Network Coding:
Theory and Applications

(PhD Course
– University of Catania – Fall 2013)

**Abstract:**

This
PhD course provides an introduction to the rapidly growing research area of
network coding. Network coding allows intermediate nodes in a network to
manipulate data, for example by sending out packets that are combinations of
previously received packets instead of simply forwarding them. For most
practical purposes, these manipulations are linear operations over elements of
a finite field. The initial theoretical results on network coding were followed
by a wealth of applications in a number of different areas that show that the
theoretical insights can be translated into practical gains. The PhD course is
divided into three parts.

*The
first part* provides the participants with the *theoretical tools*
necessary to understand the field of network coding and focuses on the
underlying algebraic principles. It will also introduce distributed randomized
network codes and discuss their properties, including throughput, robustness,
delay, and security. We will not assume any prior knowledge of advanced algebra
or optimization.

*The
second part* of the PhD course gives an overview of the
different *application
areas* and discusses, which types of networking problems are amenable to
network coding (and which aren't). In particular, it covers practical
algorithms for data gathering in sensor networks, routing in wireless mesh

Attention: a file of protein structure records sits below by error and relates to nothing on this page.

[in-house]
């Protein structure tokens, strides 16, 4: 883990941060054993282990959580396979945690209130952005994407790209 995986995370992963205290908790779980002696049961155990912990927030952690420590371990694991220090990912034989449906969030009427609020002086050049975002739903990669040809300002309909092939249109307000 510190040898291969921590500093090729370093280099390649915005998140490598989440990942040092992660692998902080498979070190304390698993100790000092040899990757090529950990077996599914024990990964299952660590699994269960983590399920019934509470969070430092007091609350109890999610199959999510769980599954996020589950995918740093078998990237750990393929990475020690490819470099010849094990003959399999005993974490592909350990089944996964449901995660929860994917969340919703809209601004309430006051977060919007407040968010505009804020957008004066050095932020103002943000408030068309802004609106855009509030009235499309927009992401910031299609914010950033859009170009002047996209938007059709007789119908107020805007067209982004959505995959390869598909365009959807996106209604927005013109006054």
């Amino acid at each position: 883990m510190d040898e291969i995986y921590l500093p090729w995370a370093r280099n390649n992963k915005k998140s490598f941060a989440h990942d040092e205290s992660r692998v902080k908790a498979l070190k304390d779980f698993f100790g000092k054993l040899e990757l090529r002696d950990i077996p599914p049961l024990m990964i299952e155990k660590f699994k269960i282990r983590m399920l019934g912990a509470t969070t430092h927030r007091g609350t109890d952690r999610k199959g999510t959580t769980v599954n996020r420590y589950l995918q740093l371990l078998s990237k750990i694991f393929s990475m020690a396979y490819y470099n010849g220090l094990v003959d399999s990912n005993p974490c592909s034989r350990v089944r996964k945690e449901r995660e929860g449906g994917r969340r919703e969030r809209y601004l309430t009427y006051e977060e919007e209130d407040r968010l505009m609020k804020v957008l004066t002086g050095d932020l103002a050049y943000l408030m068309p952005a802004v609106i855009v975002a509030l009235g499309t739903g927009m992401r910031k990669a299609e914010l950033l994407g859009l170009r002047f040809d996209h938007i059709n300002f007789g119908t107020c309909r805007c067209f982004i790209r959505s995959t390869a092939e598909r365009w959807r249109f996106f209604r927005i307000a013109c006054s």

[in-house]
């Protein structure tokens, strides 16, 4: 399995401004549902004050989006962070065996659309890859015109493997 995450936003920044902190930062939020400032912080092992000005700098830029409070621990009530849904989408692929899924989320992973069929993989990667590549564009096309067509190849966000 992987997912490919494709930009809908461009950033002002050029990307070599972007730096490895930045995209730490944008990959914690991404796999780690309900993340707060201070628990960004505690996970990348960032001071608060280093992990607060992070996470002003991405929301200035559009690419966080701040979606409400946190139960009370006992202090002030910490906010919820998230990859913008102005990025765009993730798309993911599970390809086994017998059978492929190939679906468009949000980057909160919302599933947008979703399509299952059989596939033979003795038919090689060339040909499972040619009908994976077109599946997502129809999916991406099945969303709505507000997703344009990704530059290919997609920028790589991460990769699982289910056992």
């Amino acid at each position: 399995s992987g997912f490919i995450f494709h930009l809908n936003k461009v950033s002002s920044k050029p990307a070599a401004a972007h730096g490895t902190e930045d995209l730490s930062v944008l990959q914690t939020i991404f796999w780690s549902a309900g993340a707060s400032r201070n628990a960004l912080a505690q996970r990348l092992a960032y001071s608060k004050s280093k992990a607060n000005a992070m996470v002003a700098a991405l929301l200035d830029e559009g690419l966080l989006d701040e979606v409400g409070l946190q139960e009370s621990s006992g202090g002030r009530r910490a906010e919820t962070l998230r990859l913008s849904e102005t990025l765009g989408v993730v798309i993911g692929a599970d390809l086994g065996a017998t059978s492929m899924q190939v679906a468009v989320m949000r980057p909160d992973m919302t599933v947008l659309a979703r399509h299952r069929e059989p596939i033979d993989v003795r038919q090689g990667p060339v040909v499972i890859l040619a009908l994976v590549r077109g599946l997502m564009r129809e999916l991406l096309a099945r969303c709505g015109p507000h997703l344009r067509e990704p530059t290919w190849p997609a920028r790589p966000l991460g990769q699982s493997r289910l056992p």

networks, peer-to-peer networking and content distribution, streaming
applications, etc.

*The
third part* will discuss *implementation aspects in real-world systems*.
The constraints imposed by network devices in terms of available memory and
computing power may differ by several orders of magnitude. As a consequence,
the encoding and decoding algorithms need to be carefully adapted to the
specific problem at hand.

The
course uses a *learn-by-doing*
strategy to complement lectures. Thus, it will have a series of practical
activities including demonstrations and class exercises based on the Kodo C++ library. Furthermore, the PhD course will have
implementation projects, where small groups of students solve a network coding
related problem using C++ and/or Android/iOS
implementations. Theoretical problems are also possible upon agreement with the
lecturers.

**Lecturers:**

Prof.
Frank H. P. Fitzek (Aalborg University)

Assoc.
Prof. Daniel E. Lucani (Aalborg University)

Dr. Morten V. Pedersen (Aalborg University)

**Course
information:**

This course
is offered in University of Catania, Italy with three full days of lecture and
practical activities on September 30^{th}, October 2^{nd} and
October 4^{th} 2013.

Implementation
and/or theoretical projects are part of the final examination.

**Organizers:**

Aalborg University and University of Catania.

Professor
Sergio Palazzo is taking
care of local arrangements.

**Material:**

*Slides:
*

1) Inter-session
network coding slides

2)
Intra-session network coding slides

3)
Bridging intra- and inter-session network coding slides

4) Use
Cases slides

*Programming:*

1) Kodo training material
(Readme file inside)

**Recommended
reading:**

1. T.
Ho, D. S. Lun, ÒNetwork Coding: An Introduction,Ó
Cambridge University Press, 2008.

2. M. MŽdard, A. Sprintson, ÒNetwork
Coding: Fundamentals and Applications,Ó Academic Press, 2011.

The
students should read the following papers in preparation for the lectures:

1. Katti, S., Rahul, H., Wenju, H., Katabi, D., MŽdard, M.,Crowford,
J.,"XORs in the Air: Practical Wireless Network
Coding," IEEE/ACM Transactions on Networking, vol. 16, no. 3, pp. 497-510,
June 2008.

2. Fragouli, C., Le Boudec, J. Y., Widmer, J., "Network Coding: An Instant Primer,"
SIGCOMM Comput. Commun.
Rev. 36, 1, pp. 63-68, January 2006.